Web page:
As if taking down a big tournament at the PokerStars Caribbean Adventure 10th Anniversary next month wouldn’t be enough, the winners of the Main Event, High Roller and Super High Roller will receive a Slyde watch as part of their prize. Director of Live Operations for the PCA and Latin America David Carrion announced Monday that the luxury Swiss watch brand would be the official watch sponsor for the 2013 PCA, an announcement that follows on the heels of Slyde becoming the official watch sponsor of the EPT Season 9 Main Events earlier in the year.

“The PCA is one of the biggest events in live poker; for poker players, winning a PCA event is a career highlight,” said Jorg Hysek, creator of Slyde. “We are excited to be partnering with such a prestigious event and look forward to awarding the winners of the High Roller, Super High Roller and Main Event with their watches and congratulating them on their success.”

Added Carrion, “Slyde and the PCA are a natural partnership fit as both brands share a brand vision that embraces and celebrates innovation and heritage. We look forward to awarding these beautiful watches to the winners as part of their prize.”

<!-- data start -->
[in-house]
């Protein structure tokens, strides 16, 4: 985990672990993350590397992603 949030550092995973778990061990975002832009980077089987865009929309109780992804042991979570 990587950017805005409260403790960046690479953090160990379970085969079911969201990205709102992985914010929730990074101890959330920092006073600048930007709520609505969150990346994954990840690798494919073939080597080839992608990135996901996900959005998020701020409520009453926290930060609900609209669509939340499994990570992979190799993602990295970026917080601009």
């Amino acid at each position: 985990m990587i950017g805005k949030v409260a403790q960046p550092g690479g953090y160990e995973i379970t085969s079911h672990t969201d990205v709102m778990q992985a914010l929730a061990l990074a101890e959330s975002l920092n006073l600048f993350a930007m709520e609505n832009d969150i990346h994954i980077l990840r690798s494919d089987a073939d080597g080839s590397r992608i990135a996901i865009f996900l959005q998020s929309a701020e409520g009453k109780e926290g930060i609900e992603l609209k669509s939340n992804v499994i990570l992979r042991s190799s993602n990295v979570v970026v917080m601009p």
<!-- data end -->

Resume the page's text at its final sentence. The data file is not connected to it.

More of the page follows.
The winner of the prestigious $10,000 Main Event will be awarded a "Black and Steel" design watch worth €5,250, while the winners of the $25,000 High Roller and the $100,000 Super High Roller will take home a "Rose Gold" design watch worth €11,990 and a "Steel and Diamond" design watch worth €14,880 respectively.

For more information about Slyde, visit www.Slyde.ch.

VIP Changes at PokerStars

The PokerStars VIP Club traveled to Amsterdam over the weekend for an exclusive event featuring plenty of beer, wine, and food, plus a presentation of PokerStars VIP Club changes for 2013. Among the announcements: a new VIP level (Chrome), faster and easier ways to move up levels, and even a VIP Hall of Fame. Have a look:

The PokerStars Blog has more.

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Comments

  • flintsword flintsword

    Mike Sexton really gets it ... and so he should, having witnessed first hand the growth of poker internationally via the World Poker Tour. As one of the "Amateurs" that Mike talks about, I satellited into a bunch of WPT events. I could play because they were reasonably short (four or five days) and have a democratic structure. In the WPT Paris last year (2011) it looked like one third of the field was qualifying amateurs.

    Think about it ... 25% - 33% of the prize fund came directly from amateurs.

    Any policy that affects the number of amateurs will - eventually - affect the prize fund in a negative way.

    I have little patience with poker pros who feel that they are God's gift to poker and can't handle a larger playing field where everyone starts with the same stack of chips and get two cards at the start of each hand. Poker became popular because MORE people got involved and this means any changes should bring MORE amateurs into the process ... not less.

    Mike knows this instinctively and from serious practical experience: listen to him.

  • suvivorman suvivorman

    Mike is right